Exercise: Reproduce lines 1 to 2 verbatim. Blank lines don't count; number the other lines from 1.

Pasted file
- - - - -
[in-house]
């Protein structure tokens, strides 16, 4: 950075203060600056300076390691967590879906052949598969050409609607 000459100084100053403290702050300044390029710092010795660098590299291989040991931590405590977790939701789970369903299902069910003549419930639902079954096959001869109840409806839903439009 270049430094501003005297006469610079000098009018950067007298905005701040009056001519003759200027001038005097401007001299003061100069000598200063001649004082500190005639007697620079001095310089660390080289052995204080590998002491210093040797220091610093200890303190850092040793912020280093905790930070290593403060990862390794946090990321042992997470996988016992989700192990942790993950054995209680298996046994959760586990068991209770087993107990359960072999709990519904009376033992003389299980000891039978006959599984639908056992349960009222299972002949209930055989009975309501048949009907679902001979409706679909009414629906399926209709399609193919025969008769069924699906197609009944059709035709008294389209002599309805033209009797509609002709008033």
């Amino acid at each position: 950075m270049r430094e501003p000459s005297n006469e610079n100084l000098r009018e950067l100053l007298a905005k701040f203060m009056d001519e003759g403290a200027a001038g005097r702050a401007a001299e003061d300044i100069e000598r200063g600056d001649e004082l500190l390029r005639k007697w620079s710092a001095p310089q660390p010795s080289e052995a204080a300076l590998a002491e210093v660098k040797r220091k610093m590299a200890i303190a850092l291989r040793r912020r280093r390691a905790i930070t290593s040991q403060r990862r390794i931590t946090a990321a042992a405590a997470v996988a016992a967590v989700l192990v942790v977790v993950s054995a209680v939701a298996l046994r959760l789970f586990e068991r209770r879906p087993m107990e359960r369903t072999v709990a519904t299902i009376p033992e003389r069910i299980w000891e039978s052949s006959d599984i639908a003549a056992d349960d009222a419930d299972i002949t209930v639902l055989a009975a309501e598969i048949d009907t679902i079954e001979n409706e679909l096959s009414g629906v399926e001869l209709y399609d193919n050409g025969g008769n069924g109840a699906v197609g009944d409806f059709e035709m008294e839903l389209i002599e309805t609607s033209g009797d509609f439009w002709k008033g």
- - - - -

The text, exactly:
[in-house]
């Protein structure tokens, strides 16, 4: 950075203060600056300076390691967590879906052949598969050409609607 000459100084100053403290702050300044390029710092010795660098590299291989040991931590405590977790939701789970369903299902069910003549419930639902079954096959001869109840409806839903439009 270049430094501003005297006469610079000098009018950067007298905005701040009056001519003759200027001038005097401007001299003061100069000598200063001649004082500190005639007697620079001095310089660390080289052995204080590998002491210093040797220091610093200890303190850092040793912020280093905790930070290593403060990862390794946090990321042992997470996988016992989700192990942790993950054995209680298996046994959760586990068991209770087993107990359960072999709990519904009376033992003389299980000891039978006959599984639908056992349960009222299972002949209930055989009975309501048949009907679902001979409706679909009414629906399926209709399609193919025969008769069924699906197609009944059709035709008294389209002599309805033209009797509609002709008033």